"This study revealed the importance of preparing readers for what they are about to read. Teachers who create or select materials should keep in mind the backgrounds and present knowledge of their students. For example, reading selections for a beginning French class should include topics with which the students are already familiar rather than selection dealing exclusively with the target country or culture. Even though beginning students may not know all of the vocabulary in a reading selection, they are less likely to fell frustrated in their first attempts with a new language if the topic of the reading selection is already familiar to them." (Adams, 1982:158,9)

Use of extra-textual aids may facilitate comprehension but, more than that, they may also show readers how they themselves can use and create their own aids in the form of charts, diagrams etc. to help them comprehend a text. This, in the end, may be a much more valuable exercise. When readers begin to analyse a text and transfer information to another medium or format they are processing information at a much deeper level (Craik & Lockhart, 1972) and in the process learning the language. There are many ways that graphic aids may be used for learning and their usefulness are normally indicated by the text types and the information they contain, (see Johnson, 1989) but even the simple process of getting readers to underline key items helped their understanding (Fass & Schumacher, 1978). It might be noted here that students from certain cultures where texts are considered with some reverence should be encouraged to treat printed texts with less respect.
Much has been written about semantic mapping (Sinatra et al, 1986 ; Johnson et al, 1986: Clarke, 1991) normally used for activating schemata or introducing vocabulary. Clearly this is another similar idea that can be incorporated into extra-textual aids. However, like underlining mentioned above it is probably better if this is done by the readers themselves. Stahl & Vancil (1986) propose that it is not so much the mapping itself which is of use but the discussions with other readers or the teacher which accompany their drawing up which is helpful. Dean & Kulhavy (1981:63) also note that "..people who are forced to encode a spatial organizer prior to reading are more likely to retain the material studied." Merely presenting the organizer and leaving readers to use it or not is not enough.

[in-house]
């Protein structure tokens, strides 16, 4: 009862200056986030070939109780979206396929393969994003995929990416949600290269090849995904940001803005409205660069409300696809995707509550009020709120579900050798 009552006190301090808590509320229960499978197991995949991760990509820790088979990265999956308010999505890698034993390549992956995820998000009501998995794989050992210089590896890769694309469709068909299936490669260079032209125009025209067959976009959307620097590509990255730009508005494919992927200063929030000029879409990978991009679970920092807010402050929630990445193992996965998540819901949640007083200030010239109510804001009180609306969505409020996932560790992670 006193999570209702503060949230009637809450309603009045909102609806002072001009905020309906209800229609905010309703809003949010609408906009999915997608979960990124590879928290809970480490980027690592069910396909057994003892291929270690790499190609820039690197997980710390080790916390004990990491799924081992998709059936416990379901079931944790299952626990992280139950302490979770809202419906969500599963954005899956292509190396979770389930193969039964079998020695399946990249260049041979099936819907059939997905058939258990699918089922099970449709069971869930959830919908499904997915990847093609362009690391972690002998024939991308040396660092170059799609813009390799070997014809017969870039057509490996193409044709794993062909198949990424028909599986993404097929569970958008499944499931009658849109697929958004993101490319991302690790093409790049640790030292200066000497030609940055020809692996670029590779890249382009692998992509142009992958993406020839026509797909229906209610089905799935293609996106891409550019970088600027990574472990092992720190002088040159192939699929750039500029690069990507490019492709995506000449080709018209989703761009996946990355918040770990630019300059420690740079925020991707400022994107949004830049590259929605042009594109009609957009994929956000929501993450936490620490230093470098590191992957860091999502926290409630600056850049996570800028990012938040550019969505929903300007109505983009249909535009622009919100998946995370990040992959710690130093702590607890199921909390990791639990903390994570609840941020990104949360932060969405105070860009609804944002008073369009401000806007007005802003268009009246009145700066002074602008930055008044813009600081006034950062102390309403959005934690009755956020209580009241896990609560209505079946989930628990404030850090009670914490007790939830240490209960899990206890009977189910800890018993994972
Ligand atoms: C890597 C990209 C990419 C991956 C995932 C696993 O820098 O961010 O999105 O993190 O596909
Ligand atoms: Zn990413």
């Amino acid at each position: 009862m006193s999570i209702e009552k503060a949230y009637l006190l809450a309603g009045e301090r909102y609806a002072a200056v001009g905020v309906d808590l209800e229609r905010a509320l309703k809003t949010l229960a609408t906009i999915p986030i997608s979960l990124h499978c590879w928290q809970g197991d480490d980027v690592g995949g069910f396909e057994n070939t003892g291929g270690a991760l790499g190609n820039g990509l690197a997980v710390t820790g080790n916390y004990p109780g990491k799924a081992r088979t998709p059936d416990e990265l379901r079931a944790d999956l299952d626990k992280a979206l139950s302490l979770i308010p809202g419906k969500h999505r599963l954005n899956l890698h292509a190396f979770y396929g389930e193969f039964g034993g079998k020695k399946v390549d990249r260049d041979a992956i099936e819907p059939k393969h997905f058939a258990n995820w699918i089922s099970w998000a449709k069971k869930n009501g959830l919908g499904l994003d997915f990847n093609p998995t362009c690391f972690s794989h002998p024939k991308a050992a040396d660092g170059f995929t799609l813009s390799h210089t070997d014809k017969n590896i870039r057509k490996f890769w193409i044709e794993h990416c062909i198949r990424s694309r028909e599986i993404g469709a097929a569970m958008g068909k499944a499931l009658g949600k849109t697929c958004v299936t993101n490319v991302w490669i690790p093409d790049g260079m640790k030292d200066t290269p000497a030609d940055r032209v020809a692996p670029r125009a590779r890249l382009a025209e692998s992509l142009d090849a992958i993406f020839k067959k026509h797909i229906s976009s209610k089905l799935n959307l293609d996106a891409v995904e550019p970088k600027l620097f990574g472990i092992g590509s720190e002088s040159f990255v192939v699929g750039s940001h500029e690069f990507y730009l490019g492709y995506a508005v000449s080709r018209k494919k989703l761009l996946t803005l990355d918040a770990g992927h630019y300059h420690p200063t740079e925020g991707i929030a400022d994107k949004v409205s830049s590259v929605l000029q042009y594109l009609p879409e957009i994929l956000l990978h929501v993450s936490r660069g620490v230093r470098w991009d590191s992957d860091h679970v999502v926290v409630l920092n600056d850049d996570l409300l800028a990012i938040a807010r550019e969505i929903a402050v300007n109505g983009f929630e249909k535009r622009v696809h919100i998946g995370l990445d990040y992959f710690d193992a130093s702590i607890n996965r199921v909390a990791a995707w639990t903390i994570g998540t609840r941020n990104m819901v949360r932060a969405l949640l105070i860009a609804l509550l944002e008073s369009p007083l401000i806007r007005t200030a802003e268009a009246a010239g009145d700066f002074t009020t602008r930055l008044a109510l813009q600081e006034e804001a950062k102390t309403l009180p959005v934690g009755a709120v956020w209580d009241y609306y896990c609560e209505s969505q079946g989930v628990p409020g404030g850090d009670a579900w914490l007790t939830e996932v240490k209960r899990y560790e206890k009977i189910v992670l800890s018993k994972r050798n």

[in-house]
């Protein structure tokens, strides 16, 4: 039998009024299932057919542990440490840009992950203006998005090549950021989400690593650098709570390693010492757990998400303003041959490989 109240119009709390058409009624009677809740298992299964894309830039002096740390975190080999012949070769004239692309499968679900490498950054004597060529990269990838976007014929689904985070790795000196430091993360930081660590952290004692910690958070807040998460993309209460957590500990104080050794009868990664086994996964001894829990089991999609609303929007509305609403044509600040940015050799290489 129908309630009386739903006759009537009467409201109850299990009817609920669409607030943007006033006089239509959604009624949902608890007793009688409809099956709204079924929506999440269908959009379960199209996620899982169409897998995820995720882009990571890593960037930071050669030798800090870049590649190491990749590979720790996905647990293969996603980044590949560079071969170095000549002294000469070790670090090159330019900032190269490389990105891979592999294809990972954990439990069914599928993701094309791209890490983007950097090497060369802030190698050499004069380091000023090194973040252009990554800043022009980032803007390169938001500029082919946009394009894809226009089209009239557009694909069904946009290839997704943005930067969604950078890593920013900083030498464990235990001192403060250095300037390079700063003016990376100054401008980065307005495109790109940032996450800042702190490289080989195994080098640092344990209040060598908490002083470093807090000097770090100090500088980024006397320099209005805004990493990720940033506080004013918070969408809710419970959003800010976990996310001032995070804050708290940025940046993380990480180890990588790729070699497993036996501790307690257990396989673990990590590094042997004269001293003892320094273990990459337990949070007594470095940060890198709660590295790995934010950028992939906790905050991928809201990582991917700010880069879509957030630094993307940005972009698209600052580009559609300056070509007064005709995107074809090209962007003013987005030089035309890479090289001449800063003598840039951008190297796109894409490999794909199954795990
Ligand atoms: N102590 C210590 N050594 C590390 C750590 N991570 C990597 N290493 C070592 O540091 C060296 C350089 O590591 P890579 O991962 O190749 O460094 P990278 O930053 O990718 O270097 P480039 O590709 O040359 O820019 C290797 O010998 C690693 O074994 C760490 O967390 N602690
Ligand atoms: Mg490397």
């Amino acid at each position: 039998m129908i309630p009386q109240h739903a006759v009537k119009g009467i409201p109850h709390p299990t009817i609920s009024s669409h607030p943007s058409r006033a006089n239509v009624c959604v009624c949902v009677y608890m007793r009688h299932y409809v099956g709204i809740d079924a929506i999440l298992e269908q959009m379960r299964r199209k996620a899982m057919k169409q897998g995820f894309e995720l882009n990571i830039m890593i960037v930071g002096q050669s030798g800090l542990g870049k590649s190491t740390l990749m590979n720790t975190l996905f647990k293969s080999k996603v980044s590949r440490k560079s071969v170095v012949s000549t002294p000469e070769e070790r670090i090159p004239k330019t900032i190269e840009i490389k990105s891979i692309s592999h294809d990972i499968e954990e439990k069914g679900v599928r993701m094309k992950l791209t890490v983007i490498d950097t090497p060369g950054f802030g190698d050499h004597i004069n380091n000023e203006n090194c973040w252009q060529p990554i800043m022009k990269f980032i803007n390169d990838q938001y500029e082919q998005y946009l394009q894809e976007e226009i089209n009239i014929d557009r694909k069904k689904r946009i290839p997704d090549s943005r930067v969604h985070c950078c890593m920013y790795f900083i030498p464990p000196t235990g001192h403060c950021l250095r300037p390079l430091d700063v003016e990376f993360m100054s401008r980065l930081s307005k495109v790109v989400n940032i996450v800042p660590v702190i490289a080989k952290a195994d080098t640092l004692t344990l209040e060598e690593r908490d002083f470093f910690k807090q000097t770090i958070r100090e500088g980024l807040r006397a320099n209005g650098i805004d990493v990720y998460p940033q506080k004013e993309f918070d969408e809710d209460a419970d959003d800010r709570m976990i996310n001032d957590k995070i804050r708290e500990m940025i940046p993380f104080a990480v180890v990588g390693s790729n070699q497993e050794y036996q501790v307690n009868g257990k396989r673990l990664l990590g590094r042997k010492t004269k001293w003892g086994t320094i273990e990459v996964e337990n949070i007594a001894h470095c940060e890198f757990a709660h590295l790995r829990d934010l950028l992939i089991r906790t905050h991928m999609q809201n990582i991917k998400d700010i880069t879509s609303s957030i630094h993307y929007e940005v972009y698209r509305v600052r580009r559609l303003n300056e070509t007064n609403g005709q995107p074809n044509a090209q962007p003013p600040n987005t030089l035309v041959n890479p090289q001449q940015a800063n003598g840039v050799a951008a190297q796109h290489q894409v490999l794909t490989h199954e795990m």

The aids that a teacher or materials writer chooses to make available will depend not only on the readability of the text for the students he has in mind but also on the specific aspects of the textual features he wishes to highlight or reading strategies he wishes to induce. Reutzel provides a list of reasons for using these aids:
"Results show that story maps can be used to improve comprehension of both narrative and expository text. The strengths of this approach lie in the alternative it offers to traditional practices. Using a story map helps teachers and students to:

  • plan and execute more purposeful, focussed reading lessons,
  • organise readers' efforts toward specific comprehension objectives,
  • focus questions and discussion on the important aspects of the text,
  • create a workable structure for storage and retrieval of important information learned from the text,